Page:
In my ongoing efforts at self-disclosure I should metablog a little bit. I intend to discuss theology and christianity quite a bit on my blog. These topics are long term interests for me; representing both personal and academic interests. I will, however, tend to mix the two quite a bit: I might discuss my reading of Ellul or Dallas Willard (one of my more recent interests) in the context of my church experience or my own experiences of faith.
It is inevitable, then, that my discontents will find targets in the communities in which I have personal experience. I'm not likely to discuss the Anglican Church's decision to allow gay clergy to *marry* as long as they stay celibate. Not my community, not my relationships, not really my problem. On the other hand I will probably have a lot to say, over time, about Brethren tendencies towards legalism or Evangelicaldom's general shallowness. This is not meant to imply that I think Evangelicals are "worse" than the Church or England or something. I'm just sticking to the old writers dictum of writing what you know. Prov 27:6, right?
That said I want to rant a little about Evangelicaldom. I'm currently going through a lecture series based on Dallas Willard's book "Renovation of the Heart". The kit I bought contained DVD's with lectures by Willard and impromptu discussions between Willard and a couple of other Christian authors, participant's guides, and a Leader's guide. While I have enormously enjoyed the video presentations, after only the 4th session I have had to abandon completely the Leader's guide and participant guides. The problem is that they are consistently too shallow. The leader's guide presents a complete script for each meeting: Opening prayer and introductory thought, Video Lecture, questions about the lecture, Video Conversation, questions about the conversation, and (optionally) a brief Bible study. The questions about the video segments have been of very mixed quality: sometimes falling to the level of "fill-in-the-missing-word" style questions (which I personally find demeaning when asked in a group) and frequently content to stay at a purely emotive level (How does it make you feel when you think of God as a Father?)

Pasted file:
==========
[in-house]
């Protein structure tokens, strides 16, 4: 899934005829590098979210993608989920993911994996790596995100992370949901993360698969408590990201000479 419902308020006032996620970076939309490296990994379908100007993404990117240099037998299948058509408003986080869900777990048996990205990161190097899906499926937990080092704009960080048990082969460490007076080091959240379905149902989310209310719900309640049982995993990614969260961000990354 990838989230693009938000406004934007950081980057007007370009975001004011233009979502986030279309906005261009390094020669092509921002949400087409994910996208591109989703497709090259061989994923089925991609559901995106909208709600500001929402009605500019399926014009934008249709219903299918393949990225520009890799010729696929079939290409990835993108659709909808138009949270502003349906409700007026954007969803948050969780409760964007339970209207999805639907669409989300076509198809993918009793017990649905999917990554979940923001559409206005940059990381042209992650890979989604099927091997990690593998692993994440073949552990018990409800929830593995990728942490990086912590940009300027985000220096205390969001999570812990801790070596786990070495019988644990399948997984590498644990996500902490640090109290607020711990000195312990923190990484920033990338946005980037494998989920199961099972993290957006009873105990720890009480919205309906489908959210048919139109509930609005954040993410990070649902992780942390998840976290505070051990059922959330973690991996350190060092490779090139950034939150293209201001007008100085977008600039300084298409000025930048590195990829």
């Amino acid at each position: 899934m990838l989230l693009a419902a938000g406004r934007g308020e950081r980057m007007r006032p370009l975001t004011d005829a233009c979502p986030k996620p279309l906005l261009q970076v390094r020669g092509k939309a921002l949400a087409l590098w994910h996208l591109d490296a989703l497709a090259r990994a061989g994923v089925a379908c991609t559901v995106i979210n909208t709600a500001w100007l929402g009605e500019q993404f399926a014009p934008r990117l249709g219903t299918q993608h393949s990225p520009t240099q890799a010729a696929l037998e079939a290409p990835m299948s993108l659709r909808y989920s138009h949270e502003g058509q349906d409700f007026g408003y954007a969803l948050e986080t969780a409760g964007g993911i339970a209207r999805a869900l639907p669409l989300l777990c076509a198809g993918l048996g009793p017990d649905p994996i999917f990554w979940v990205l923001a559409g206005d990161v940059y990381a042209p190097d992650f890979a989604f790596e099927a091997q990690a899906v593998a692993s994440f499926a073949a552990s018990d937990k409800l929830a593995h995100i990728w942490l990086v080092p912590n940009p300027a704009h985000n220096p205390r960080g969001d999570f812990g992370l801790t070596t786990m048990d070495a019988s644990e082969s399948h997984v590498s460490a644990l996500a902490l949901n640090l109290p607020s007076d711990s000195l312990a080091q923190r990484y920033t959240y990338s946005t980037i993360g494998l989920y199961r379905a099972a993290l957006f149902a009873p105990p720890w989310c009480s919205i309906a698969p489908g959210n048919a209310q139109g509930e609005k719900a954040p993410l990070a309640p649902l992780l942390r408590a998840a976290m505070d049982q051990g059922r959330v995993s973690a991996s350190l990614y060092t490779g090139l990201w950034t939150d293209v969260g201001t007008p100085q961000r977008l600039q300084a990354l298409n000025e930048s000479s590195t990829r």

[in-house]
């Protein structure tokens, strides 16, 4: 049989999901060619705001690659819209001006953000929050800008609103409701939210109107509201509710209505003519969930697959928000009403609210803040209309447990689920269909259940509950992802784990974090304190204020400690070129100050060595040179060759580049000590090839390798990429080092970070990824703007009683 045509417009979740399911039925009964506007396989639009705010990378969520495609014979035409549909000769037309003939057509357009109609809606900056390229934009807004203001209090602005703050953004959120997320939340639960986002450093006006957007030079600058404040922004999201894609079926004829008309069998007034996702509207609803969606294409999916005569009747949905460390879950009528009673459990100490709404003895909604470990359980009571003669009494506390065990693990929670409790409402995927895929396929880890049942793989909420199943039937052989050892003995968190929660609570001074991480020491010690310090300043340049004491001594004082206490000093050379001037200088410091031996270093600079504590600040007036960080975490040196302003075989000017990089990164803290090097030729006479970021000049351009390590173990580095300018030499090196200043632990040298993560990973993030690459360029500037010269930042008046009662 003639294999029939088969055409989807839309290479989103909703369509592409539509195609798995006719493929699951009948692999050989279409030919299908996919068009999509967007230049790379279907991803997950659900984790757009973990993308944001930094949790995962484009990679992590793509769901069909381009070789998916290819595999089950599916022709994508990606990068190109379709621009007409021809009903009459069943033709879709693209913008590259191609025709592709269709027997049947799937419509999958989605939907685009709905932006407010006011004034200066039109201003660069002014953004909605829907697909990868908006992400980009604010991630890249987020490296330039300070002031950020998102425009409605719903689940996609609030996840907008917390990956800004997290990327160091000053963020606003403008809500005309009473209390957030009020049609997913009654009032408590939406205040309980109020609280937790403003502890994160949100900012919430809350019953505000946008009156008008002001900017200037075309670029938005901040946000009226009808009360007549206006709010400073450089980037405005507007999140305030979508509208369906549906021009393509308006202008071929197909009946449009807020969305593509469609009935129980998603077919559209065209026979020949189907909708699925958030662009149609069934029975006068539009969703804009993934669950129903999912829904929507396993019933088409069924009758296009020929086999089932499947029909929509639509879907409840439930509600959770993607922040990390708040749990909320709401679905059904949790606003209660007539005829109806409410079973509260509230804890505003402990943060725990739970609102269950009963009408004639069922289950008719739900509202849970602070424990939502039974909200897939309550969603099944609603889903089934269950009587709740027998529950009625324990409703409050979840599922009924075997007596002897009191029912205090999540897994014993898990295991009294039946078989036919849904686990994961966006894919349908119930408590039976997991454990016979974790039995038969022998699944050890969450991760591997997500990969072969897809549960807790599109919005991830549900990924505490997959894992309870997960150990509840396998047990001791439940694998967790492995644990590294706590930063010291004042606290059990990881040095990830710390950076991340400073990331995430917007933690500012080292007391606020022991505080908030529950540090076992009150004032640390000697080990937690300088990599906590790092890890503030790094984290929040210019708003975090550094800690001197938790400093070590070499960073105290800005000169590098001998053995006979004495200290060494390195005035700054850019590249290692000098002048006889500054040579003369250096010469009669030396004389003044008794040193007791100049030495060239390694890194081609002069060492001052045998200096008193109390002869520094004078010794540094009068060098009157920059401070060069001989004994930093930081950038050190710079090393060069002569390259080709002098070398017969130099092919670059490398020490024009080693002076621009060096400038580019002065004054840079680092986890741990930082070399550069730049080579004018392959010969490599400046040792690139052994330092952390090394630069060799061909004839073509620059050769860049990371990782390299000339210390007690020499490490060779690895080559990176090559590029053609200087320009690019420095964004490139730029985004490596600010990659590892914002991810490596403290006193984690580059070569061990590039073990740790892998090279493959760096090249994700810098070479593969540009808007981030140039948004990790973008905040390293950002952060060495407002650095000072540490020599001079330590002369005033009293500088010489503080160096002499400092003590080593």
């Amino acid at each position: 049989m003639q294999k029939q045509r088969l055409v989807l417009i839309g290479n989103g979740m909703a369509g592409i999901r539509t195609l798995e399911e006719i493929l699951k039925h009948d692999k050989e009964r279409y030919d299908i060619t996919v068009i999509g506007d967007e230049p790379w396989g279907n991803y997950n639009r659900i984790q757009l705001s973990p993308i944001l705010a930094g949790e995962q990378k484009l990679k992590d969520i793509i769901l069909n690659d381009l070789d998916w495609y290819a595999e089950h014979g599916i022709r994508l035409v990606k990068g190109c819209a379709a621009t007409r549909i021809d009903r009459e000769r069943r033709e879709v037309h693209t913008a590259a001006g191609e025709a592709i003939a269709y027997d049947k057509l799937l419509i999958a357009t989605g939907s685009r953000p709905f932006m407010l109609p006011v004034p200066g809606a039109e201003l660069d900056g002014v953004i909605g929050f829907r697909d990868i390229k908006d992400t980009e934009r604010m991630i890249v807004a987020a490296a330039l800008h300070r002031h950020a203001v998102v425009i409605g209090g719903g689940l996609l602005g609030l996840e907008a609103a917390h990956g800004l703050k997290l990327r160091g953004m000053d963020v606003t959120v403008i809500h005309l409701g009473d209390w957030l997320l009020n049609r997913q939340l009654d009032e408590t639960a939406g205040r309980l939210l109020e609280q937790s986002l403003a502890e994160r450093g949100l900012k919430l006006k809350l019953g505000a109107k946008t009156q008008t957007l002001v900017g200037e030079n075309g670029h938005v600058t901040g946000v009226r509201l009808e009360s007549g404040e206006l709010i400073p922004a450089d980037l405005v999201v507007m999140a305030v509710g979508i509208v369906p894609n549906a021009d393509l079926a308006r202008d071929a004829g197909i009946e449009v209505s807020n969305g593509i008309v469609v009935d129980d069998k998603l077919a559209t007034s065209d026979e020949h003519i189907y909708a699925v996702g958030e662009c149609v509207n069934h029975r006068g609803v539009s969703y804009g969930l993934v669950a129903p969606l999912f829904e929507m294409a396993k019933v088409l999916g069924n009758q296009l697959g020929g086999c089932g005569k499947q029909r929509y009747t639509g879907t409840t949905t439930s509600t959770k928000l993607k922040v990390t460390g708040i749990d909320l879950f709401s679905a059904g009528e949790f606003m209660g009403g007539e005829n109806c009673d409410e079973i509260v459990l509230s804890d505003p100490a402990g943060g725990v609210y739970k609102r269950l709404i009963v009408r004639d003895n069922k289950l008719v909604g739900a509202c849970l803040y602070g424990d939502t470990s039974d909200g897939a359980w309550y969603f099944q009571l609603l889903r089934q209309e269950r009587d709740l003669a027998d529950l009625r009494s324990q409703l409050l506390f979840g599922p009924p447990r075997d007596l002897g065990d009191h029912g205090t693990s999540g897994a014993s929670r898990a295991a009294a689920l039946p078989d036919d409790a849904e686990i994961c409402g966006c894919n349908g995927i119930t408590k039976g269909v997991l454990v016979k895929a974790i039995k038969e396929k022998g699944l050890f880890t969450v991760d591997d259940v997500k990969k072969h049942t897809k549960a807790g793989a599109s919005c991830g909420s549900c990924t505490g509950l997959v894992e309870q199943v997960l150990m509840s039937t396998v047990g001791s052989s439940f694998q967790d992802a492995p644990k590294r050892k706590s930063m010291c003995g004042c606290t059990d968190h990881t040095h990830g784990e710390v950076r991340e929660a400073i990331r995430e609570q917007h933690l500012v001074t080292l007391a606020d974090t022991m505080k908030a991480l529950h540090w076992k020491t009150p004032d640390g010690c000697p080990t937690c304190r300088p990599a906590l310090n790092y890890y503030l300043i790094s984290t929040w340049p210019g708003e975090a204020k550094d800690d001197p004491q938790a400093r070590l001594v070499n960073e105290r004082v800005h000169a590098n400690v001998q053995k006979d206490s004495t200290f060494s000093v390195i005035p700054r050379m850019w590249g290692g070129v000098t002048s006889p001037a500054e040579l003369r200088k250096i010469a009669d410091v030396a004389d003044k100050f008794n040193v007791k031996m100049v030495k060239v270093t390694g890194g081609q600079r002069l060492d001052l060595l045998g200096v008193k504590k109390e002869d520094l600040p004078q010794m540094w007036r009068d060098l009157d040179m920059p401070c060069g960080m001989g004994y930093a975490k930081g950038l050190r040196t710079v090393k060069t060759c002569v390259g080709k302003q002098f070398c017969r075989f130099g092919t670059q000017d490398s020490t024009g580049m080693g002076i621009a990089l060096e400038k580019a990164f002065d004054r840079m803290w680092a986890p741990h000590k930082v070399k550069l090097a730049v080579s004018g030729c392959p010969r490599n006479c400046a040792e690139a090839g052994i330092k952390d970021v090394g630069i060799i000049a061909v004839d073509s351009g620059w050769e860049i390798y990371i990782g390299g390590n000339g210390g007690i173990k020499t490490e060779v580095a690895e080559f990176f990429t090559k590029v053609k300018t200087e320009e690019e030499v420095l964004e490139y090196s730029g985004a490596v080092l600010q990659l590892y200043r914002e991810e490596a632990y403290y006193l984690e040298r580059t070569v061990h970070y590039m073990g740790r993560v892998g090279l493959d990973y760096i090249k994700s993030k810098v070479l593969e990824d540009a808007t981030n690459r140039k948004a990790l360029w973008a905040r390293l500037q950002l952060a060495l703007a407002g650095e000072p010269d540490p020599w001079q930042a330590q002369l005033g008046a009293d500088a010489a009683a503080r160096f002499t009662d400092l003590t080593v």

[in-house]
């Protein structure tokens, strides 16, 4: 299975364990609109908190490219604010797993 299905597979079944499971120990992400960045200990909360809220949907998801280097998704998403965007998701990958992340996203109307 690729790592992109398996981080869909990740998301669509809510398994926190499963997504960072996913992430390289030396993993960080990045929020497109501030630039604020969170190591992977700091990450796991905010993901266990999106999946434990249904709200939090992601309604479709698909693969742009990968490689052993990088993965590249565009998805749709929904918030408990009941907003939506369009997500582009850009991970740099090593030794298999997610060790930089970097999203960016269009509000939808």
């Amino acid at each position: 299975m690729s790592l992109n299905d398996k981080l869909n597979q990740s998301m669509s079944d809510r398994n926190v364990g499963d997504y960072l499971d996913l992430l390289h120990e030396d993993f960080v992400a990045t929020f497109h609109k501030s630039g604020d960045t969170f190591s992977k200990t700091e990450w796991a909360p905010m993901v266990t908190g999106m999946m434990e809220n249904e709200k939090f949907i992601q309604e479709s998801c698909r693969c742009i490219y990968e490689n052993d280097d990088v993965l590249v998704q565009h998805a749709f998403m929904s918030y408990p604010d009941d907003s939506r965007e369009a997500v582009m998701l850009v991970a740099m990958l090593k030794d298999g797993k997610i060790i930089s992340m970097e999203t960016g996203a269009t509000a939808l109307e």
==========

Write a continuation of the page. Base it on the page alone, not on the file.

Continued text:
The last straw, however, is the quality of the (optional) Bible Studies. To exaggerate only a little, the ideal Bible Study appears to be composed of a cute anecdote, the meditative reading of a brief text, and a question or two about the emotional state of the participants. What makes it all the more irritating to me is that Willard frequently has an unorthodox perspective on key Christian terms (Grace, Spirit, Soul) that makes for interesting Biblical survey at least. It isn't as though the subject material is completely barren of any exegetical topics.
This isn't really intended as an indictment of Lifesprings. They are actually presenting material of more than usual depth by producing this series. We're quite a distance from Mantra of Jabez or even 40 Days of Marketing style studies. It seems to me to be more representative a general trend than of individual shortcomings. While not a new observation, I continue to be disappointed with the overall shallowness of Evangelical Christians: the products of their Mega-Churches, Worship Industry, and Publishing Industry consistently strike me as catering to, rather than challenging middle American Culture.
Update: I fixed the link which was pointing to the Student edition of Renovation of the Heart to point to the hardcover edition instead. Thanks Justin!